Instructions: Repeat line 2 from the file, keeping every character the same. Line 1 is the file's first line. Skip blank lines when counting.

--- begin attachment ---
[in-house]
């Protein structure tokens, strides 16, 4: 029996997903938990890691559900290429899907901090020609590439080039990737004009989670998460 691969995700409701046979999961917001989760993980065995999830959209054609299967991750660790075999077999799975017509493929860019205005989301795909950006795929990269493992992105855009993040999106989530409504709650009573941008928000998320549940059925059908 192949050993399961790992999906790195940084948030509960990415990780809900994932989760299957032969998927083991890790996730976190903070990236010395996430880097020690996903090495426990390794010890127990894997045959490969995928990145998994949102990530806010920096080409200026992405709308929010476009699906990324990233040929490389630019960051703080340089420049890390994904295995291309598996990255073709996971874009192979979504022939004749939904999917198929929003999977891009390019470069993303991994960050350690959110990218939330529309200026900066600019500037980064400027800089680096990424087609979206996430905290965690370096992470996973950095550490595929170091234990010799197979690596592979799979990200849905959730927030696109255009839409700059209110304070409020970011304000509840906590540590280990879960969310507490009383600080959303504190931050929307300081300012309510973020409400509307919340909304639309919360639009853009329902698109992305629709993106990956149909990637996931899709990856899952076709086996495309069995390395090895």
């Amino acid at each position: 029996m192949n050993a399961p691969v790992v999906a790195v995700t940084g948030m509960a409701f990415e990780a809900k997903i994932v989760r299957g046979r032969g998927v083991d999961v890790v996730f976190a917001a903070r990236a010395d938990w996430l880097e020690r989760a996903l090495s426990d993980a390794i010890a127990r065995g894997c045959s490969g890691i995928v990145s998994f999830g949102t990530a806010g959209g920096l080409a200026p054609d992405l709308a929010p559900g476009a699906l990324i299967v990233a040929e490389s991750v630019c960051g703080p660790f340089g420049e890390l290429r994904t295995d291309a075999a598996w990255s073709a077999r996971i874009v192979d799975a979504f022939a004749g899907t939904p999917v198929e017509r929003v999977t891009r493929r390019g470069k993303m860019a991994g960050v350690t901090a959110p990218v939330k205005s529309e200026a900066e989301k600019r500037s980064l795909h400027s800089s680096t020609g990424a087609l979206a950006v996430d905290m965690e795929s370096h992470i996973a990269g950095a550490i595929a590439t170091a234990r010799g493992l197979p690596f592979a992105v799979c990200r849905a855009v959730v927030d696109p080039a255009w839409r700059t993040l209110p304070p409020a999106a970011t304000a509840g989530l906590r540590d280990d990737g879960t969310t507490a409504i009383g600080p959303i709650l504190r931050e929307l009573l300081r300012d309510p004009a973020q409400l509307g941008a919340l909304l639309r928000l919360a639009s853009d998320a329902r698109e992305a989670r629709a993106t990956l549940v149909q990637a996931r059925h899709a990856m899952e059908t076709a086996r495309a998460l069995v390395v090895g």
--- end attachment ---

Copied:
């Protein structure tokens, strides 16, 4: 029996997903938990890691559900290429899907901090020609590439080039990737004009989670998460 691969995700409701046979999961917001989760993980065995999830959209054609299967991750660790075999077999799975017509493929860019205005989301795909950006795929990269493992992105855009993040999106989530409504709650009573941008928000998320549940059925059908 192949050993399961790992999906790195940084948030509960990415990780809900994932989760299957032969998927083991890790996730976190903070990236010395996430880097020690996903090495426990390794010890127990894997045959490969995928990145998994949102990530806010920096080409200026992405709308929010476009699906990324990233040929490389630019960051703080340089420049890390994904295995291309598996990255073709996971874009192979979504022939004749939904999917198929929003999977891009390019470069993303991994960050350690959110990218939330529309200026900066600019500037980064400027800089680096990424087609979206996430905290965690370096992470996973950095550490595929170091234990010799197979690596592979799979990200849905959730927030696109255009839409700059209110304070409020970011304000509840906590540590280990879960969310507490009383600080959303504190931050929307300081300012309510973020409400509307919340909304639309919360639009853009329902698109992305629709993106990956149909990637996931899709990856899952076709086996495309069995390395090895």